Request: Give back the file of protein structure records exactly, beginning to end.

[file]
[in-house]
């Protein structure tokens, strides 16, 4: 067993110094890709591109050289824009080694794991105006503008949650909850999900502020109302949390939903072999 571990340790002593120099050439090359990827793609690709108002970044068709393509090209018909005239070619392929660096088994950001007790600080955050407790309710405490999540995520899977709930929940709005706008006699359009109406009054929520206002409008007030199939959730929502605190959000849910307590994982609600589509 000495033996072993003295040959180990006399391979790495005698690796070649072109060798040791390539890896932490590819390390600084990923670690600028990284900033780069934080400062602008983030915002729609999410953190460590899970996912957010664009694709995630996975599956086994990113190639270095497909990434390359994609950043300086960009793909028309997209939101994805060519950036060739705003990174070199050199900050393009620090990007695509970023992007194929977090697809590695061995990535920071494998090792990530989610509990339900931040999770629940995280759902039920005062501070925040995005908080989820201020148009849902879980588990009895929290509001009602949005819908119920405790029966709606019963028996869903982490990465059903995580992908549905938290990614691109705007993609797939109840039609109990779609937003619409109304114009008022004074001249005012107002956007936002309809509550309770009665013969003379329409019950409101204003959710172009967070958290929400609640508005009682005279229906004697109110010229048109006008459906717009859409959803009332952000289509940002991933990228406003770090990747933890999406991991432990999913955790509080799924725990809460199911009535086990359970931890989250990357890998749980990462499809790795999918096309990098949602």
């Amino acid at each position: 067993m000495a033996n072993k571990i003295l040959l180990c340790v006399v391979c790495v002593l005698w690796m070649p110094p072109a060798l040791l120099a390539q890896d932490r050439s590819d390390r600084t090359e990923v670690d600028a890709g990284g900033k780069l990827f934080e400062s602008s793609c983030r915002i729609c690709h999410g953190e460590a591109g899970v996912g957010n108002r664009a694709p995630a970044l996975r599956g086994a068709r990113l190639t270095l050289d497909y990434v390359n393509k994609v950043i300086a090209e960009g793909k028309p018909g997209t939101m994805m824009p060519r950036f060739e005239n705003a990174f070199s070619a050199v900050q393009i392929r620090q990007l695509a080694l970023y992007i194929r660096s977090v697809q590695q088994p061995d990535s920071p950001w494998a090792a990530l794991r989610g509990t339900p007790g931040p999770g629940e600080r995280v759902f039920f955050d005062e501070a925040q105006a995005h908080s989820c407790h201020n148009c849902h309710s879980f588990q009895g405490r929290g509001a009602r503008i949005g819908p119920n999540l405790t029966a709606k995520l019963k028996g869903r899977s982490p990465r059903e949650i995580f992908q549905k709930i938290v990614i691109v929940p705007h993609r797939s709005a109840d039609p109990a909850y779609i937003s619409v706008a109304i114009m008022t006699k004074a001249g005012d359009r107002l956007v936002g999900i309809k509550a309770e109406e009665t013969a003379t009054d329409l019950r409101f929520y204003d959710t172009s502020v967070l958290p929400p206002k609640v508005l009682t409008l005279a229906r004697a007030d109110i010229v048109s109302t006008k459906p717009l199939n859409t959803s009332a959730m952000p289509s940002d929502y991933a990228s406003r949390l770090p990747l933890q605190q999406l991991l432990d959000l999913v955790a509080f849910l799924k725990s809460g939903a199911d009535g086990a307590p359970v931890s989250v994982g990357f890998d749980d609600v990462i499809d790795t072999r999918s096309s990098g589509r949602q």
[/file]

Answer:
[in-house]
């Protein structure tokens, strides 16, 4: 067993110094890709591109050289824009080694794991105006503008949650909850999900502020109302949390939903072999 571990340790002593120099050439090359990827793609690709108002970044068709393509090209018909005239070619392929660096088994950001007790600080955050407790309710405490999540995520899977709930929940709005706008006699359009109406009054929520206002409008007030199939959730929502605190959000849910307590994982609600589509 000495033996072993003295040959180990006399391979790495005698690796070649072109060798040791390539890896932490590819390390600084990923670690600028990284900033780069934080400062602008983030915002729609999410953190460590899970996912957010664009694709995630996975599956086994990113190639270095497909990434390359994609950043300086960009793909028309997209939101994805060519950036060739705003990174070199050199900050393009620090990007695509970023992007194929977090697809590695061995990535920071494998090792990530989610509990339900931040999770629940995280759902039920005062501070925040995005908080989820201020148009849902879980588990009895929290509001009602949005819908119920405790029966709606019963028996869903982490990465059903995580992908549905938290990614691109705007993609797939109840039609109990779609937003619409109304114009008022004074001249005012107002956007936002309809509550309770009665013969003379329409019950409101204003959710172009967070958290929400609640508005009682005279229906004697109110010229048109006008459906717009859409959803009332952000289509940002991933990228406003770090990747933890999406991991432990999913955790509080799924725990809460199911009535086990359970931890989250990357890998749980990462499809790795999918096309990098949602």
């Amino acid at each position: 067993m000495a033996n072993k571990i003295l040959l180990c340790v006399v391979c790495v002593l005698w690796m070649p110094p072109a060798l040791l120099a390539q890896d932490r050439s590819d390390r600084t090359e990923v670690d600028a890709g990284g900033k780069l990827f934080e400062s602008s793609c983030r915002i729609c690709h999410g953190e460590a591109g899970v996912g957010n108002r664009a694709p995630a970044l996975r599956g086994a068709r990113l190639t270095l050289d497909y990434v390359n393509k994609v950043i300086a090209e960009g793909k028309p018909g997209t939101m994805m824009p060519r950036f060739e005239n705003a990174f070199s070619a050199v900050q393009i392929r620090q990007l695509a080694l970023y992007i194929r660096s977090v697809q590695q088994p061995d990535s920071p950001w494998a090792a990530l794991r989610g509990t339900p007790g931040p999770g629940e600080r995280v759902f039920f955050d005062e501070a925040q105006a995005h908080s989820c407790h201020n148009c849902h309710s879980f588990q009895g405490r929290g509001a009602r503008i949005g819908p119920n999540l405790t029966a709606k995520l019963k028996g869903r899977s982490p990465r059903e949650i995580f992908q549905k709930i938290v990614i691109v929940p705007h993609r797939s709005a109840d039609p109990a909850y779609i937003s619409v706008a109304i114009m008022t006699k004074a001249g005012d359009r107002l956007v936002g999900i309809k509550a309770e109406e009665t013969a003379t009054d329409l019950r409101f929520y204003d959710t172009s502020v967070l958290p929400p206002k609640v508005l009682t409008l005279a229906r004697a007030d109110i010229v048109s109302t006008k459906p717009l199939n859409t959803s009332a959730m952000p289509s940002d929502y991933a990228s406003r949390l770090p990747l933890q605190q999406l991991l432990d959000l999913v955790a509080f849910l799924k725990s809460g939903a199911d009535g086990a307590p359970v931890s989250v994982g990357f890998d749980d609600v990462i499809d790795t072999r999918s096309s990098g589509r949602q």